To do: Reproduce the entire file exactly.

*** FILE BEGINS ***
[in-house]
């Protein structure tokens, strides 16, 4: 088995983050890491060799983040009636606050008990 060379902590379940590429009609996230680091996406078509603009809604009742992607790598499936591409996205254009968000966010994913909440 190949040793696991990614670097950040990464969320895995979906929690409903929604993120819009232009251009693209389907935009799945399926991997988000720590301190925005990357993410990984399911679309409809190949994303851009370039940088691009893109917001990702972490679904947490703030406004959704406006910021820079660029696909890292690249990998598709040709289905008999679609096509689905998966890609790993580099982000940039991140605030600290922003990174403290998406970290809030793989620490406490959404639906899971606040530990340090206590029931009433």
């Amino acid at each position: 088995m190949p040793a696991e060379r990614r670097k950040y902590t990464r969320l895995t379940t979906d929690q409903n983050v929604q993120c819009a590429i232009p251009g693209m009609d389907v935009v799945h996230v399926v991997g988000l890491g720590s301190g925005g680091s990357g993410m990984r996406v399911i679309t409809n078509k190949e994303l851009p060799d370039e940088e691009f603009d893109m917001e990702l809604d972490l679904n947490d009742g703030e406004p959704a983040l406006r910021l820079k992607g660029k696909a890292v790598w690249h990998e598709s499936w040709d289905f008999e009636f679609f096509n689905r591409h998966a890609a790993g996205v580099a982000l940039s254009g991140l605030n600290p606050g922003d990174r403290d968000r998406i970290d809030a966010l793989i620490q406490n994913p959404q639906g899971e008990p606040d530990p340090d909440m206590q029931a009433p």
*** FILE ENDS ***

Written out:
[in-house]
């Protein structure tokens, strides 16, 4: 088995983050890491060799983040009636606050008990 060379902590379940590429009609996230680091996406078509603009809604009742992607790598499936591409996205254009968000966010994913909440 190949040793696991990614670097950040990464969320895995979906929690409903929604993120819009232009251009693209389907935009799945399926991997988000720590301190925005990357993410990984399911679309409809190949994303851009370039940088691009893109917001990702972490679904947490703030406004959704406006910021820079660029696909890292690249990998598709040709289905008999679609096509689905998966890609790993580099982000940039991140605030600290922003990174403290998406970290809030793989620490406490959404639906899971606040530990340090206590029931009433």
């Amino acid at each position: 088995m190949p040793a696991e060379r990614r670097k950040y902590t990464r969320l895995t379940t979906d929690q409903n983050v929604q993120c819009a590429i232009p251009g693209m009609d389907v935009v799945h996230v399926v991997g988000l890491g720590s301190g925005g680091s990357g993410m990984r996406v399911i679309t409809n078509k190949e994303l851009p060799d370039e940088e691009f603009d893109m917001e990702l809604d972490l679904n947490d009742g703030e406004p959704a983040l406006r910021l820079k992607g660029k696909a890292v790598w690249h990998e598709s499936w040709d289905f008999e009636f679609f096509n689905r591409h998966a890609a790993g996205v580099a982000l940039s254009g991140l605030n600290p606050g922003d990174r403290d968000r998406i970290d809030a966010l793989i620490q406490n994913p959404q639906g899971e008990p606040d530990p340090d909440m206590q029931a009433p």